It seems the older I get and the longer I live in the redwoods, the more difficult it is for me to “shift gears” into convention mode. I’ve become accustomed to long, deep silences, not to mention a slower pace of conversation. I always feel as if I’m moving (and speaking) too fast, which of course increases the risk of mis-speaking or not listening carefully enough to what the other person is saying. Most of the time, no one seems to notice. Being so aware of my own limitations, however, does make it easier for me to respond with gratitude when I am called out on an error. I appreciate not getting backed into a defensive posture.

Friday, May 26, 2017

Short Book Reviews: The Life-Changing Power of Kittens

The Lost Cats & Lonely Hearts Club, by Nic Tatano is a sweet little story that definitely appealed to
the cat lover in me. The premise – how a litter of orphaned kittens transforms the life of a hardened news reporter – is right up my alley. By “little” I mean that the scope of the story is contained and domestic, rather than universe-shattering. The focus is on the heroine, her closest friends, her parade of potential, boyfriends, and of course the kittens. There’s a nice balance between romance, personal growth, and the notoriety that comes from blogging the lives of the kittens and becoming a spokesperson for adopting not only kittens but human children.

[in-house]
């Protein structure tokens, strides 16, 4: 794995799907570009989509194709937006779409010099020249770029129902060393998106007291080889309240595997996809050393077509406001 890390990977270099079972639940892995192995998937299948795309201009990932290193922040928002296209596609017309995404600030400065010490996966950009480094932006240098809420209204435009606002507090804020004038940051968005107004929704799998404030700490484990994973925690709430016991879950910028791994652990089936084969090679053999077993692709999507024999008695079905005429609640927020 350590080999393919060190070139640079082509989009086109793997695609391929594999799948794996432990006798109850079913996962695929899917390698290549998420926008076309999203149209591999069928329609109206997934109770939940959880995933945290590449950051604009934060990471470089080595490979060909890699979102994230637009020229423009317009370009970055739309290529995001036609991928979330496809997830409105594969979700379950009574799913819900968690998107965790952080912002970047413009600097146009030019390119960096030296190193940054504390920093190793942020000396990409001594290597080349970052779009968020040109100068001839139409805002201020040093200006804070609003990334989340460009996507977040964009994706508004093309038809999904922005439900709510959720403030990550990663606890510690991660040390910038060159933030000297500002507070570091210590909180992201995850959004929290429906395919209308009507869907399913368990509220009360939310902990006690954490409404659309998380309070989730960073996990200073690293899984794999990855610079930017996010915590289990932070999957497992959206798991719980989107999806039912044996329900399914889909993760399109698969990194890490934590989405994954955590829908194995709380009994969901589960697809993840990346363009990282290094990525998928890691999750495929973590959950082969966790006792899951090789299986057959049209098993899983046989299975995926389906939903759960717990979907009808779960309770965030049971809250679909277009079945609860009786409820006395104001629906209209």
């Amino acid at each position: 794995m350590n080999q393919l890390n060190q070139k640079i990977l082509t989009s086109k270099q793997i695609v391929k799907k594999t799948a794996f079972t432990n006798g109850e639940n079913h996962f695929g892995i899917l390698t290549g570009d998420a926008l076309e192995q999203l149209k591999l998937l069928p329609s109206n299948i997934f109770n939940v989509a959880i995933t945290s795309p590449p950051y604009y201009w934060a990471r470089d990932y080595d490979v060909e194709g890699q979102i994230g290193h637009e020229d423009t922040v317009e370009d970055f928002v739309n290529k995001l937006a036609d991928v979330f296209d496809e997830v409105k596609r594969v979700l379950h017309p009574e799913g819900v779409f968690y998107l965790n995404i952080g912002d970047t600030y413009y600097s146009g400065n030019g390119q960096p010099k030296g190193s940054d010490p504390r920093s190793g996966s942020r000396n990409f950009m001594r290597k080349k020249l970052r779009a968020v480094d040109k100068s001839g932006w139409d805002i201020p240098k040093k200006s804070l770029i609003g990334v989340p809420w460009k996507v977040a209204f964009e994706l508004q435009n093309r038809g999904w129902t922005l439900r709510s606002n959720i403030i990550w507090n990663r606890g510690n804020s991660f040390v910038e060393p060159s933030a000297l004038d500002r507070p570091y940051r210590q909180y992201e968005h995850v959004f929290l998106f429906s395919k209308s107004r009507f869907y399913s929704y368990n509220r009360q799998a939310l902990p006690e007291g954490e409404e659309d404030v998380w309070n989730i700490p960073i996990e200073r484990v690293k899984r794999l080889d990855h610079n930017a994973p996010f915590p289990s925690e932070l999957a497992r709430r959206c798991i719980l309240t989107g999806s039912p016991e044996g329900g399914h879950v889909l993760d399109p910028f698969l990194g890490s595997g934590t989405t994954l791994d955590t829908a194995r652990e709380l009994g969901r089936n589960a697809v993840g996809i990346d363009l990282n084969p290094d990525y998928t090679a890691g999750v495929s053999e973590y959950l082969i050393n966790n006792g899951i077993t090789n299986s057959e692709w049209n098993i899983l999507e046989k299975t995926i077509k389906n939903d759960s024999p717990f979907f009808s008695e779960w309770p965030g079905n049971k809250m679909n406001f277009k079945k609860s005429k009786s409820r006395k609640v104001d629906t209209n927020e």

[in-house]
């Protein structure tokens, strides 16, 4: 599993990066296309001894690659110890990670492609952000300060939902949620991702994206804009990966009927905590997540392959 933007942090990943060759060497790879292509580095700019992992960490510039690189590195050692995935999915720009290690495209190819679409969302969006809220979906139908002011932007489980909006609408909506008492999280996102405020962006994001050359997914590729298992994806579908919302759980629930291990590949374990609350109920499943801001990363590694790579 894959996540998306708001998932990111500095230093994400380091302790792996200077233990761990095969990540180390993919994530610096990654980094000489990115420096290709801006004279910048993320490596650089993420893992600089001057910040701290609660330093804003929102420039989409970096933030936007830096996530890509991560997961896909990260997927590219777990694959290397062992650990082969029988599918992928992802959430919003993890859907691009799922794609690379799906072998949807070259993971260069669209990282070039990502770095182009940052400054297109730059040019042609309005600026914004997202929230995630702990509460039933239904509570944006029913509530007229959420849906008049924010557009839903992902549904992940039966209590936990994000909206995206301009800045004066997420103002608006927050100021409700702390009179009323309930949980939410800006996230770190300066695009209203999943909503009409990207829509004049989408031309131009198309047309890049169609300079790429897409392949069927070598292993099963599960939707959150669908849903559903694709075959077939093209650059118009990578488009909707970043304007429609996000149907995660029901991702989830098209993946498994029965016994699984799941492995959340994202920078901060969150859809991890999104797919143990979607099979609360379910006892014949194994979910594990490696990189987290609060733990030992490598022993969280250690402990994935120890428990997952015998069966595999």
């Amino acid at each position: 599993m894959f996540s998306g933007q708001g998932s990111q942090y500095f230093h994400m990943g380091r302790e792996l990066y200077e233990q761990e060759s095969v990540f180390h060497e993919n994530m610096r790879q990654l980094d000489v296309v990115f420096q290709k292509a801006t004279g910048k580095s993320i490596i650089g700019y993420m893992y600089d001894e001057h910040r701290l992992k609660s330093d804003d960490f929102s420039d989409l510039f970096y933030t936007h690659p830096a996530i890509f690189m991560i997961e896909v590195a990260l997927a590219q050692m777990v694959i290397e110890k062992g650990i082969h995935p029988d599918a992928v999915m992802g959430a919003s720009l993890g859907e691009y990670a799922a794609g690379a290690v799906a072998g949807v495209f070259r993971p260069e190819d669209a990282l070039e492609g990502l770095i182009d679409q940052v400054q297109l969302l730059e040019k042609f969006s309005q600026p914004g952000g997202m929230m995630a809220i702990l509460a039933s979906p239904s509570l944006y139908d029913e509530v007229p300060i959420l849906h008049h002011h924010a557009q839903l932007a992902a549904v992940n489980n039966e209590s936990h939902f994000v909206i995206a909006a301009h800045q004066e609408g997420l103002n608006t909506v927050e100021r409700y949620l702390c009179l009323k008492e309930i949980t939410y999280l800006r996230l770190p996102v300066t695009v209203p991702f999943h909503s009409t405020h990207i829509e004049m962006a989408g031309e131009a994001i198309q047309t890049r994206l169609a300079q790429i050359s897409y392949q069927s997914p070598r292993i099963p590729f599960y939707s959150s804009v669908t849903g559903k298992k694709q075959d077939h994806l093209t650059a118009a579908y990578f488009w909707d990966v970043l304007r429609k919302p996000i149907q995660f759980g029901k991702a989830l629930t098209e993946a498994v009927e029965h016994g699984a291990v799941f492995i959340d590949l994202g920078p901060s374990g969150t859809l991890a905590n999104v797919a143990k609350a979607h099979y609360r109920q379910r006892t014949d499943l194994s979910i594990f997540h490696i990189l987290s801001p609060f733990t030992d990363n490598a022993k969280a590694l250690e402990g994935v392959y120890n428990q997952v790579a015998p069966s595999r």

The one bobble for me almost knocked me out of the story at the outset, which was designating a tortoiseshell kitten as male. Although male tortoiseshell cats occur, they are extremely rare, as the coat color pattern requires two X chromosomes (females are XX, males are XY, so male tortoiseshells must be sterile XXY – if you want to read more about how that works, check here). I love this sort of genetics (not to mention tortoiseshell cats) and spotted the error right away, but determined to plow on with the story, albeit wincing (and casting aspersions at both the author who did not do the homework and the copy editor who did not catch it) every time that kitten was called “he.” Aside from that, it was a lovely, heartwarming story with a predictably uplifting, happy ending.